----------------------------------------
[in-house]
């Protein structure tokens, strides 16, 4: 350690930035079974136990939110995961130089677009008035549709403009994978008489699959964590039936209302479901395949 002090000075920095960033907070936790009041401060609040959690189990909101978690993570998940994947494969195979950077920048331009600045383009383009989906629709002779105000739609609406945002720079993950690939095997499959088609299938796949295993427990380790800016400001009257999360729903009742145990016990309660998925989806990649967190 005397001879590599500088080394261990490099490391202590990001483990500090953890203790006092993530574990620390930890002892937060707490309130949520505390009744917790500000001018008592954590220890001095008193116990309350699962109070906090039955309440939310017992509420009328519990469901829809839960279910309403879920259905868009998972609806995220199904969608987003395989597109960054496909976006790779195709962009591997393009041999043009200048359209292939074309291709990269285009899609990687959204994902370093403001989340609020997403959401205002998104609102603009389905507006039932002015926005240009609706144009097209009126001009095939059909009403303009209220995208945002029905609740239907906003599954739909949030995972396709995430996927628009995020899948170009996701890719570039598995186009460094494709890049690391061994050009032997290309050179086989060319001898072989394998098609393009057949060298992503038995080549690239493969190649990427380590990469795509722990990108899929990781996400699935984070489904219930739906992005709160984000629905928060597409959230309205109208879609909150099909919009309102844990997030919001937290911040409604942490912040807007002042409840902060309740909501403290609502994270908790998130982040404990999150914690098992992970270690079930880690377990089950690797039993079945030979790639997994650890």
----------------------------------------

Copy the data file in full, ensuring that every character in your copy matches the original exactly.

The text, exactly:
[in-house]
């Protein structure tokens, strides 16, 4: 350690930035079974136990939110995961130089677009008035549709403009994978008489699959964590039936209302479901395949 002090000075920095960033907070936790009041401060609040959690189990909101978690993570998940994947494969195979950077920048331009600045383009383009989906629709002779105000739609609406945002720079993950690939095997499959088609299938796949295993427990380790800016400001009257999360729903009742145990016990309660998925989806990649967190 005397001879590599500088080394261990490099490391202590990001483990500090953890203790006092993530574990620390930890002892937060707490309130949520505390009744917790500000001018008592954590220890001095008193116990309350699962109070906090039955309440939310017992509420009328519990469901829809839960279910309403879920259905868009998972609806995220199904969608987003395989597109960054496909976006790779195709962009591997393009041999043009200048359209292939074309291709990269285009899609990687959204994902370093403001989340609020997403959401205002998104609102603009389905507006039932002015926005240009609706144009097209009126001009095939059909009403303009209220995208945002029905609740239907906003599954739909949030995972396709995430996927628009995020899948170009996701890719570039598995186009460094494709890049690391061994050009032997290309050179086989060319001898072989394998098609393009057949060298992503038995080549690239493969190649990427380590990469795509722990990108899929990781996400699935984070489904219930739906992005709160984000629905928060597409959230309205109208879609909150099909919009309102844990997030919001937290911040409604942490912040807007002042409840902060309740909501403290609502994270908790998130982040404990999150914690098992992970270690079930880690377990089950690797039993079945030979790639997994650890």